‘They have actually had to put a ”road closed” sign at the end of the street on bin days to stop cars blocking the binmen.

‘Some people actually get out, move the sign and drive past. It’s unbelievable.’ 

Newton Samuels, 77, had a double knee operation two weeks ago and is unable to get out of his driveway for doctor’s appointments.

Manchester City Council have sprayed a yellow box at the entrance of Newton’s driveway with ‘no parking’ written in it, but he claims it has made little difference and he is regularly blocked in.

Newton said: ‘I’m having a lot of problems as a disabled person.

‘Some people in the area have two cars and nowhere to park them both, so they’ll park them right in front of my gates, despite the ”no parking” sign painted on the road.

‘I have to squeeze myself into my car and I’ve only just come out of hospital after two knee operations.

‘If they park over my disabled parking space, my driveway gate won’t open and I’m blocked in for the day.

‘It’s making me ill, but nothing is being done about it.’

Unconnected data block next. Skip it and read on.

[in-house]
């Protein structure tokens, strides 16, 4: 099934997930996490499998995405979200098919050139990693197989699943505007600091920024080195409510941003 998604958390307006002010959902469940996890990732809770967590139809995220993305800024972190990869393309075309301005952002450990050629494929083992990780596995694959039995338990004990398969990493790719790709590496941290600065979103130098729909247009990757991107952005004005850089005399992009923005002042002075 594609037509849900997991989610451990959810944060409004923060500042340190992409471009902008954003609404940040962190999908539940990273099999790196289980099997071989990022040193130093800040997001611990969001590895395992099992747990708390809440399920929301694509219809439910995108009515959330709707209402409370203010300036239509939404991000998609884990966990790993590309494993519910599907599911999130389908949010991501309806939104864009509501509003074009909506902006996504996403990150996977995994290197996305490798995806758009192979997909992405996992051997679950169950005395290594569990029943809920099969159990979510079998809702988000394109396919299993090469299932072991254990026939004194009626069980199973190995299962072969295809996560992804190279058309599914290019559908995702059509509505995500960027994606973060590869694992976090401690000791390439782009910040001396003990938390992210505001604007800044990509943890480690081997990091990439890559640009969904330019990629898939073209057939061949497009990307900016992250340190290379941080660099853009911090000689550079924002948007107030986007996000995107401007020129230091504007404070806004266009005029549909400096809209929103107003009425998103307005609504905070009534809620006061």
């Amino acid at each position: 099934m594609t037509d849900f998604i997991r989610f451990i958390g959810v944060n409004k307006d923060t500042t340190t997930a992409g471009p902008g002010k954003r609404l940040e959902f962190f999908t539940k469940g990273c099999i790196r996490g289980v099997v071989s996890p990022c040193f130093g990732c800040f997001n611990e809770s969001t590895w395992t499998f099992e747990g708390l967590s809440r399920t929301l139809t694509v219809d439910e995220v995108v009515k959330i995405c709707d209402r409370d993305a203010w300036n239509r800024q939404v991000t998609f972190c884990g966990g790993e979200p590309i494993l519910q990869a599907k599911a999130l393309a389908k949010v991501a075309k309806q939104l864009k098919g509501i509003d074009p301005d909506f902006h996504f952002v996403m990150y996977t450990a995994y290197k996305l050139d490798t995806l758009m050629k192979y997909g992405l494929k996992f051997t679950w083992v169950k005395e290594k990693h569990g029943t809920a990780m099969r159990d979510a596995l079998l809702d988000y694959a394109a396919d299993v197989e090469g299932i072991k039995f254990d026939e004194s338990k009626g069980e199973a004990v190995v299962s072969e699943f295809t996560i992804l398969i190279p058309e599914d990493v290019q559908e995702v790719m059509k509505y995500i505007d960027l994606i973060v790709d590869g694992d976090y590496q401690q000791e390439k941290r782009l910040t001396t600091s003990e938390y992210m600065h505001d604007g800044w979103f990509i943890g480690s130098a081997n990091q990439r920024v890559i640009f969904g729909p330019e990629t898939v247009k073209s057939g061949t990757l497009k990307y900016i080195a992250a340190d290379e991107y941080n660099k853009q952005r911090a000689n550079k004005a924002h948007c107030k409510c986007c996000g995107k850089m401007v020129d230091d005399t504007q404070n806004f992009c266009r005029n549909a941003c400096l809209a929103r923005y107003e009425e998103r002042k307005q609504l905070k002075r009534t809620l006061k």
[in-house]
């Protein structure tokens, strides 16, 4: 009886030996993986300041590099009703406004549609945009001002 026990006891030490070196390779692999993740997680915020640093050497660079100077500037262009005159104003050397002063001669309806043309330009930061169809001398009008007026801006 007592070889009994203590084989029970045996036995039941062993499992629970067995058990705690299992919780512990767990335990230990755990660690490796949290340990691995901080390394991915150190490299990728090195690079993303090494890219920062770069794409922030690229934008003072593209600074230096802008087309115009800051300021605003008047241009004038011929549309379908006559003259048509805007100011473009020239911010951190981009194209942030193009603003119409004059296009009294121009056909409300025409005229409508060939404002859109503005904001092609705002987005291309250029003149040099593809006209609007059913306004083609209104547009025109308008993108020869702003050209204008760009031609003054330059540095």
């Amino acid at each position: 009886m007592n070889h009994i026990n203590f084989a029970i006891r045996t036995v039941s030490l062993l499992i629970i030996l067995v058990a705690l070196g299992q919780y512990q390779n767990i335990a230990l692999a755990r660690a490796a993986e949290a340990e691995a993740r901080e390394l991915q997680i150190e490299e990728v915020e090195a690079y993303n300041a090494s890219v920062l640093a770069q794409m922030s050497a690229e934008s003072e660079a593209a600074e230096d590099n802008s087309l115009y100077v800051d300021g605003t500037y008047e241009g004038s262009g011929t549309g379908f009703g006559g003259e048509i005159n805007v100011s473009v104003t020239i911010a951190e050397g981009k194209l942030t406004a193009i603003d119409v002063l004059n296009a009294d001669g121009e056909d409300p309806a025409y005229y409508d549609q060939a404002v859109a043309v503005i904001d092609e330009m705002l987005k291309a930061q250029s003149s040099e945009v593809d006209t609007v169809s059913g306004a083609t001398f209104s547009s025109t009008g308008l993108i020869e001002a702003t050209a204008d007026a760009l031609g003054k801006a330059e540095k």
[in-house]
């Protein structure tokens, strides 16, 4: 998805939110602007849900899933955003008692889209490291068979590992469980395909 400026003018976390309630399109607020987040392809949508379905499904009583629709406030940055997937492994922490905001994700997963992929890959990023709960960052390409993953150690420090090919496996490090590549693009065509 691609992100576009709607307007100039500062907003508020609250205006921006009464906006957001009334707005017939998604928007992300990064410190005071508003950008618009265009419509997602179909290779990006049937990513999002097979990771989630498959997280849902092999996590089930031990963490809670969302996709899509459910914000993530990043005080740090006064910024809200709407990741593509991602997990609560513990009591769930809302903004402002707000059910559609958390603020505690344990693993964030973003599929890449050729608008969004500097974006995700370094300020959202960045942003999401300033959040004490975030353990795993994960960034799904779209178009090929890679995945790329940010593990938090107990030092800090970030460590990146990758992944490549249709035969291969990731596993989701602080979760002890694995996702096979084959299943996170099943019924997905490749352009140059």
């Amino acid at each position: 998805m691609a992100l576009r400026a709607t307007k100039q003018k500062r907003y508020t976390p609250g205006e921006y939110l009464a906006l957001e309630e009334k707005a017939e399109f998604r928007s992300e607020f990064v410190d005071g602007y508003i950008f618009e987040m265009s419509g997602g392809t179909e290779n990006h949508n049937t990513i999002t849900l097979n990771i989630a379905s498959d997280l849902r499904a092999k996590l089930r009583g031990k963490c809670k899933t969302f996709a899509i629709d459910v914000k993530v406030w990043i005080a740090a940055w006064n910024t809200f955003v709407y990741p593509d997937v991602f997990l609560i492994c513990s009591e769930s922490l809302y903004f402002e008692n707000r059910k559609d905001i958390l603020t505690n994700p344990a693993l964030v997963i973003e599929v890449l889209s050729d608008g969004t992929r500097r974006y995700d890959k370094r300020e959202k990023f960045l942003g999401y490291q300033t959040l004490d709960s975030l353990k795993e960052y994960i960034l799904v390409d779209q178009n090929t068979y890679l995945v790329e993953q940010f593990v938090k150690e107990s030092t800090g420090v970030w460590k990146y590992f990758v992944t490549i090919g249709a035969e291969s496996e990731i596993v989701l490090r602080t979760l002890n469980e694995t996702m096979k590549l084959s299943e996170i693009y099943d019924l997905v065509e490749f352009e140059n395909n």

Manchester City Council said it was aware of the parking problems in the area and was looking into ways to help the residents

Manchester City Council said it was aware of the parking problems in the area and was looking into ways to help the residents.

Executive Member for the Environment, Planning and Transport, Councillor Angeliki Stogia, said: ‘We are aware of the problems caused in the St George’s area by commuter parking.

‘Officers and local councillors have been meeting with residents to examine ways in which this issue can be addressed and will meet with them again in the near future, to update them on our progress.

‘We will continue to work to find ways to bring a scheme forward. At the same time, we are developing a comprehensive set of parking policies to discourage commuter and non-resident parking in residential areas across the whole city.

‘This is a priority for us and we’re working hard to develop solutions which will alleviate the inconvenience this issue is causing to residents.’